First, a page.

Milademetan is a highly potent MDM2 inhibitor in Merkel cell carcinoma

August 16, 2022


JCI Insight

Publication Date

August 16, 2022


Varsha Ananthapadmanabhan, Thomas C Frost, Kara M Soroko, Aine Knott, Brianna J Magliozzi, Prafulla C Gokhale, Vijaya G Tirunagaru, Robert C Doebele, James A DeCaprio Summary

The basis for the activity in Merkel cell carcinoma of an oral ‘MDM2 inhibitor’, milademetan (Rain Therapeutics), is nicely explained in this study. For this therapy to work, the p53 protein (the ‘guardian of the genome’) must not have been directly mutated in the MCC tumor cells, meaning p53 would still be capable of functioning. Indeed, MCC that was caused by the Merkel polyomavirus, p53 has typically not been directly damaged, and after its levels go up (milademetan inhibits the MDM2 protein that normally destroys the p53 protein) p53 can then go on to cause MCC tumor cells to kill themselves. At the 2022 ASCO meeting, an early report on a clinical trial of a related MDM2 inhibitor (navtemadlin, or KRT-232, by Kartos) clearly showed that this approach can benefit some MCC patients, even if they have MCC that is not responding to checkpoint immune therapy.


Merkel cell carcinoma (MCC) is an aggressive neuroendocrine carcinoma of the skin with 2 etiologies. Merkel cell polyomavirus (MCPyV) integration is present in about 80% of all MCC. Virus-positive MCC (MCCP) tumors have few somatic mutations and usually express WT p53 (TP53). By contrast, virus-negative MCC (MCCN) tumors present with a high tumor mutational burden and predominantly UV mutational signature. MCCN tumors typically contain mutated TP53. MCCP tumors express 2 viral proteins: MCPyV small T antigen and a truncated form of large T antigen. MCPyV ST specifically activates expression of MDM2, an E3 ubiquitin ligase of p53, to inhibit p53-mediated tumor suppression. In this study, we assessed the efficacy of milademetan, a potent, selective, and orally available MDM2 inhibitor in several MCC models. Milademetan reduced cell viability of WT p53 MCC cell lines and triggered a rapid and sustained p53 response. Milademetan showed a dose-dependent inhibition of tumor growth in MKL-1 xenograft and patient-derived xenograft models. Here, along with preclinical data for the efficacy of milademetan in WT p53 MCC tumors, we report several in vitro and in vivo models useful for future MCC studies.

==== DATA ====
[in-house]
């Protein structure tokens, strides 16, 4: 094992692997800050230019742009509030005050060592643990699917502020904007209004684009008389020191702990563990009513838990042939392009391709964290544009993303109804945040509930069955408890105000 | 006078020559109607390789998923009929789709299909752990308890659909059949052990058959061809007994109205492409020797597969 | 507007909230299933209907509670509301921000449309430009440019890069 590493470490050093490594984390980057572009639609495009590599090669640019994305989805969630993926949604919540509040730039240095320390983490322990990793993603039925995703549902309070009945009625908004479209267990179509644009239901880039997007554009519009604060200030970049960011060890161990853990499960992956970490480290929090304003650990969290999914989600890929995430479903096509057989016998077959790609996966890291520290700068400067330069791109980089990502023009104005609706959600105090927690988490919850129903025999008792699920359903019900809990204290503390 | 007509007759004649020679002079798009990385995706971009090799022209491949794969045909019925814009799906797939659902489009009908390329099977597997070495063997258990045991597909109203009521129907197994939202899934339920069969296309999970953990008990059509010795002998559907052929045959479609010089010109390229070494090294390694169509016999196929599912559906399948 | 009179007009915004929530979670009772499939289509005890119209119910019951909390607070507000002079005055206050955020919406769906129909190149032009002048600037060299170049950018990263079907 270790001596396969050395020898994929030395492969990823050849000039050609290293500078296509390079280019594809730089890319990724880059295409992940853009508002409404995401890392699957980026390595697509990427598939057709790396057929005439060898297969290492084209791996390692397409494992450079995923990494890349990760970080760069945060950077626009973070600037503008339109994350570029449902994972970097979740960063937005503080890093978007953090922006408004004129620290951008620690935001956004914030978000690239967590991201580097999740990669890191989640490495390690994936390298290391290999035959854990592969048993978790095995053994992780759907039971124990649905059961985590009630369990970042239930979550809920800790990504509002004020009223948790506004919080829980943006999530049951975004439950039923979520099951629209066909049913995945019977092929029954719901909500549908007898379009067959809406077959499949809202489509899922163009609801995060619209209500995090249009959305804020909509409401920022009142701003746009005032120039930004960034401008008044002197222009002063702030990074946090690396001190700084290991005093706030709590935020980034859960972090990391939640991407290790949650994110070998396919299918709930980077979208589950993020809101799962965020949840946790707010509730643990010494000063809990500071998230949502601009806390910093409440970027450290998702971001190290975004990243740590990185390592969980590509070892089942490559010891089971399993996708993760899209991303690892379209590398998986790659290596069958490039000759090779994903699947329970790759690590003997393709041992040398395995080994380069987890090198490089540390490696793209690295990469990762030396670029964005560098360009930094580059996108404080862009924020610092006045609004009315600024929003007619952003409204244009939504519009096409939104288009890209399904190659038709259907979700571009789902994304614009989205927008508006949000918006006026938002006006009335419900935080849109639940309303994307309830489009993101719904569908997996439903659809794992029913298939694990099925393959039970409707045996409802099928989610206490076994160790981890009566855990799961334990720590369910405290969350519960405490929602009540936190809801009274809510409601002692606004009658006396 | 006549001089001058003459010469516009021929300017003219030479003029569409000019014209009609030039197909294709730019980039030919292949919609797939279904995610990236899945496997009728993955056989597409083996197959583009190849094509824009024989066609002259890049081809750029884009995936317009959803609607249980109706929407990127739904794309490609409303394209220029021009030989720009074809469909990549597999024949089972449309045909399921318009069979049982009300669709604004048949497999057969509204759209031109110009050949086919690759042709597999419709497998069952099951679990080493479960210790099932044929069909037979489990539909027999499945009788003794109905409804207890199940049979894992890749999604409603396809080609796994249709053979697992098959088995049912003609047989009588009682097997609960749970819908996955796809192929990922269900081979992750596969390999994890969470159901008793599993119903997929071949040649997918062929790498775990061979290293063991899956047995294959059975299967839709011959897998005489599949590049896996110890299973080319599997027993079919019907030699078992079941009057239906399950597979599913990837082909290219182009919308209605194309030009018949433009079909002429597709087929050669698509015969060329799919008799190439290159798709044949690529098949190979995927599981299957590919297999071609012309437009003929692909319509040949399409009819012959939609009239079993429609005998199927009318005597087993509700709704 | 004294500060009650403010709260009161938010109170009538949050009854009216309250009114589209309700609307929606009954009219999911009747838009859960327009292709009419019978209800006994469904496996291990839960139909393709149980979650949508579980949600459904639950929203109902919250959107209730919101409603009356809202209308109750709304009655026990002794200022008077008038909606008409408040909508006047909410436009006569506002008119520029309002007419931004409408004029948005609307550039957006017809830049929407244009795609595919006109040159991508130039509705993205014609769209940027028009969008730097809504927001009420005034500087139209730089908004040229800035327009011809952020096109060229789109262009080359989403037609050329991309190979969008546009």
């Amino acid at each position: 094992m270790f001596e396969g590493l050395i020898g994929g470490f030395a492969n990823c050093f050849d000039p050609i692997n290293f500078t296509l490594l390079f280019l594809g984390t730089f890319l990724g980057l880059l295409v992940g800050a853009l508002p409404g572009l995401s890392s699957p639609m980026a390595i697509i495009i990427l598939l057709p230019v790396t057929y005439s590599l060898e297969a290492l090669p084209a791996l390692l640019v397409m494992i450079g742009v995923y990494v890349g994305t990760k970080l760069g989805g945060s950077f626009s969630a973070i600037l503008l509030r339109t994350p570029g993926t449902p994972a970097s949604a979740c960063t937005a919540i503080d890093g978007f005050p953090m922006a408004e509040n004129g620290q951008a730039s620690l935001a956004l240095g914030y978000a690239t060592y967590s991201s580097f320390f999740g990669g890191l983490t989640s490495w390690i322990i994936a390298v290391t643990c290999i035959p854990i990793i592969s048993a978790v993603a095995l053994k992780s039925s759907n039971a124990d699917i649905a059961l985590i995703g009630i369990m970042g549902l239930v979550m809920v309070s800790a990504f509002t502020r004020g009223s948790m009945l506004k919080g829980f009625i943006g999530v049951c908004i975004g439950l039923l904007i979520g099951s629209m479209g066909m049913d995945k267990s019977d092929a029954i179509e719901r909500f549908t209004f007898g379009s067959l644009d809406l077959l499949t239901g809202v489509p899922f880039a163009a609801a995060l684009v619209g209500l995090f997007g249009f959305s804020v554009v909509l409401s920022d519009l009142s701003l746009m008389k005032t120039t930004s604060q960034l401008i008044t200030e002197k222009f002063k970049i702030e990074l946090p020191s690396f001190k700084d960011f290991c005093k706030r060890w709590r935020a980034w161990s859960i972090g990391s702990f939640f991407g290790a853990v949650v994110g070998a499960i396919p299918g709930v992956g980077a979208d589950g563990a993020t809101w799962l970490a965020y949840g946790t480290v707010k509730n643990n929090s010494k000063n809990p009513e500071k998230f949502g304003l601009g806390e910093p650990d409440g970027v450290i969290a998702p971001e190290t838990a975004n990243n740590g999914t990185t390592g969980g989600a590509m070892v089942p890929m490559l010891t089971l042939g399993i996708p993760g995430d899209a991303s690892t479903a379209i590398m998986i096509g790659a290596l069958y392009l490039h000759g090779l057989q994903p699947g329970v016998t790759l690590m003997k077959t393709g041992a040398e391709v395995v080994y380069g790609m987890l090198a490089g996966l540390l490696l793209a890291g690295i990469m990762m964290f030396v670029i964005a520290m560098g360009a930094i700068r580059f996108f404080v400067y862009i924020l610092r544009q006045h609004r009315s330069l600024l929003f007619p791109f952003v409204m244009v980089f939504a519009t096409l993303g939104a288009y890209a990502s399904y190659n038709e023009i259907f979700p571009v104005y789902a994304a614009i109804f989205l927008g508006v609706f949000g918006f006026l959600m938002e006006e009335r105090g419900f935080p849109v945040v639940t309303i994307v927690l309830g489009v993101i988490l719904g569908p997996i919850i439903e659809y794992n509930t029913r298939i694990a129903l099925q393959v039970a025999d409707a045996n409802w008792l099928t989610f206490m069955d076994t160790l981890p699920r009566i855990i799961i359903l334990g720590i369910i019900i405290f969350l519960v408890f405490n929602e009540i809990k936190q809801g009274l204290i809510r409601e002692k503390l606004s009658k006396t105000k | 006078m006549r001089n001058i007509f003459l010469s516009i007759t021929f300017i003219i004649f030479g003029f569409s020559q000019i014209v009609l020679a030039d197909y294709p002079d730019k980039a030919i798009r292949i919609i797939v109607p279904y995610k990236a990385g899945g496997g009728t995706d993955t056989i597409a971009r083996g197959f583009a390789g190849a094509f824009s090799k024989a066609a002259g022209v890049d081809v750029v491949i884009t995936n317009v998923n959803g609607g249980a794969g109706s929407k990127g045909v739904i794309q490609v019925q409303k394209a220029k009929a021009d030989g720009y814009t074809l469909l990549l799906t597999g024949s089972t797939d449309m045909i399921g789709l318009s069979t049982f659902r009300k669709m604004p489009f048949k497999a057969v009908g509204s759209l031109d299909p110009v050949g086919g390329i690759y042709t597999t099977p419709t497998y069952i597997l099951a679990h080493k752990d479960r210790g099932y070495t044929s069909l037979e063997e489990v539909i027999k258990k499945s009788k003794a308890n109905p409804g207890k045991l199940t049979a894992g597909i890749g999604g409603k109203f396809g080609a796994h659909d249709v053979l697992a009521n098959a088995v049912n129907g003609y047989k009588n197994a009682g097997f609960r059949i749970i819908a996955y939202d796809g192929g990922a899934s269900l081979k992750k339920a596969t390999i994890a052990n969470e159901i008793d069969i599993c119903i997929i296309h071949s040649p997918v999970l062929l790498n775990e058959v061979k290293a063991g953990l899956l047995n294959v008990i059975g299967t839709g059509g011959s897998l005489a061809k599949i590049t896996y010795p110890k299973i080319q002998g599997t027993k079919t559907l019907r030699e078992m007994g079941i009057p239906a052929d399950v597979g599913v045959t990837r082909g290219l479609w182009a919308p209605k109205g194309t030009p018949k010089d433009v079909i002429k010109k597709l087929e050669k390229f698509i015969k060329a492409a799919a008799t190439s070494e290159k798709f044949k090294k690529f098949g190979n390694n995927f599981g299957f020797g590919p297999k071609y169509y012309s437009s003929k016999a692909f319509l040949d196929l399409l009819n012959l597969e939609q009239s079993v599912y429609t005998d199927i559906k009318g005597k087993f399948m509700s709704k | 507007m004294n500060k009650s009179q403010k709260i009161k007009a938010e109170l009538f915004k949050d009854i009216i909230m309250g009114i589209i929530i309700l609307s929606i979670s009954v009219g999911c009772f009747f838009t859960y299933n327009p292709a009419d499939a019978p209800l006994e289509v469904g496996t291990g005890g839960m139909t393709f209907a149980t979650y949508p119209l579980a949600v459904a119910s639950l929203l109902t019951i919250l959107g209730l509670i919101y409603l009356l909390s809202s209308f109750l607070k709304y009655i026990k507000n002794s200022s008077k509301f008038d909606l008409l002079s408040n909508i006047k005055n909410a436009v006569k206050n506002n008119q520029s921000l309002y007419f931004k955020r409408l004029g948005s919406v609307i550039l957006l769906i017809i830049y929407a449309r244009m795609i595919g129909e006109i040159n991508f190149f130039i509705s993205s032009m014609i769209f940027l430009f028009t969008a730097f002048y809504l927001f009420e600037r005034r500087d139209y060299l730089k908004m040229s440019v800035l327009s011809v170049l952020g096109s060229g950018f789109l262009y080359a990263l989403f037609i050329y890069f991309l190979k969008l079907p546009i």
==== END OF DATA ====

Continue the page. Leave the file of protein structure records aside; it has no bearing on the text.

View the clinical publication